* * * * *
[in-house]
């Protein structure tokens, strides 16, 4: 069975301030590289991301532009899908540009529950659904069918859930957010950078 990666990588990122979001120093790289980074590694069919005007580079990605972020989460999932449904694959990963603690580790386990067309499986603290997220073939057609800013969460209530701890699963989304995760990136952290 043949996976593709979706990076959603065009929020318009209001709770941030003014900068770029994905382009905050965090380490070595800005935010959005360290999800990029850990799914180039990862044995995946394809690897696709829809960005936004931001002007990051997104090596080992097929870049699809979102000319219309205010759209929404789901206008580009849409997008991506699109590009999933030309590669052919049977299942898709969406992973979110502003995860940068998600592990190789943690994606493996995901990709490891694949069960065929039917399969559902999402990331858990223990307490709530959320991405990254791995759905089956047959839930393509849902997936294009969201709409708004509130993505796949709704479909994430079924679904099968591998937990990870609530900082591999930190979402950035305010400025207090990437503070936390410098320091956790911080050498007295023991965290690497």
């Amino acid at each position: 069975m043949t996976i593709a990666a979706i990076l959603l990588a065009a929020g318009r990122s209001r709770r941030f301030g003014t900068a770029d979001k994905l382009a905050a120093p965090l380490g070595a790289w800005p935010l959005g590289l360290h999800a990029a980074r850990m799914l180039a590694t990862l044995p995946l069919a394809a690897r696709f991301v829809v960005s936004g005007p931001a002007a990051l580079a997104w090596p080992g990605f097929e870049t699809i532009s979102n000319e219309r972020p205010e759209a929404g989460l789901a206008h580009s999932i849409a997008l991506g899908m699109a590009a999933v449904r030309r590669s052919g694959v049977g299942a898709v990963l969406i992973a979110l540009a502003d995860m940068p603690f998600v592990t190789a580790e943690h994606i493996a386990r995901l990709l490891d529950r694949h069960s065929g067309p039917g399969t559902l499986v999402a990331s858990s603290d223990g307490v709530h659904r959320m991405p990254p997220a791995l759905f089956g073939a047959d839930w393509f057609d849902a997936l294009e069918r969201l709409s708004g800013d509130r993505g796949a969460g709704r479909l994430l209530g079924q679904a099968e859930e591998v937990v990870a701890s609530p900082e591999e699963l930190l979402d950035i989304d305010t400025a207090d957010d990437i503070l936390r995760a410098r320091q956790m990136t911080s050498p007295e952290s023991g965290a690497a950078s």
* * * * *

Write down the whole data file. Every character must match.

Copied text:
[in-house]
């Protein structure tokens, strides 16, 4: 069975301030590289991301532009899908540009529950659904069918859930957010950078 990666990588990122979001120093790289980074590694069919005007580079990605972020989460999932449904694959990963603690580790386990067309499986603290997220073939057609800013969460209530701890699963989304995760990136952290 043949996976593709979706990076959603065009929020318009209001709770941030003014900068770029994905382009905050965090380490070595800005935010959005360290999800990029850990799914180039990862044995995946394809690897696709829809960005936004931001002007990051997104090596080992097929870049699809979102000319219309205010759209929404789901206008580009849409997008991506699109590009999933030309590669052919049977299942898709969406992973979110502003995860940068998600592990190789943690994606493996995901990709490891694949069960065929039917399969559902999402990331858990223990307490709530959320991405990254791995759905089956047959839930393509849902997936294009969201709409708004509130993505796949709704479909994430079924679904099968591998937990990870609530900082591999930190979402950035305010400025207090990437503070936390410098320091956790911080050498007295023991965290690497």
């Amino acid at each position: 069975m043949t996976i593709a990666a979706i990076l959603l990588a065009a929020g318009r990122s209001r709770r941030f301030g003014t900068a770029d979001k994905l382009a905050a120093p965090l380490g070595a790289w800005p935010l959005g590289l360290h999800a990029a980074r850990m799914l180039a590694t990862l044995p995946l069919a394809a690897r696709f991301v829809v960005s936004g005007p931001a002007a990051l580079a997104w090596p080992g990605f097929e870049t699809i532009s979102n000319e219309r972020p205010e759209a929404g989460l789901a206008h580009s999932i849409a997008l991506g899908m699109a590009a999933v449904r030309r590669s052919g694959v049977g299942a898709v990963l969406i992973a979110l540009a502003d995860m940068p603690f998600v592990t190789a580790e943690h994606i493996a386990r995901l990709l490891d529950r694949h069960s065929g067309p039917g399969t559902l499986v999402a990331s858990s603290d223990g307490v709530h659904r959320m991405p990254p997220a791995l759905f089956g073939a047959d839930w393509f057609d849902a997936l294009e069918r969201l709409s708004g800013d509130r993505g796949a969460g709704r479909l994430l209530g079924q679904a099968e859930e591998v937990v990870a701890s609530p900082e591999e699963l930190l979402d950035i989304d305010t400025a207090d957010d990437i503070l936390r995760a410098r320091q956790m990136t911080s050498p007295e952290s023991g965290a690497a950078s």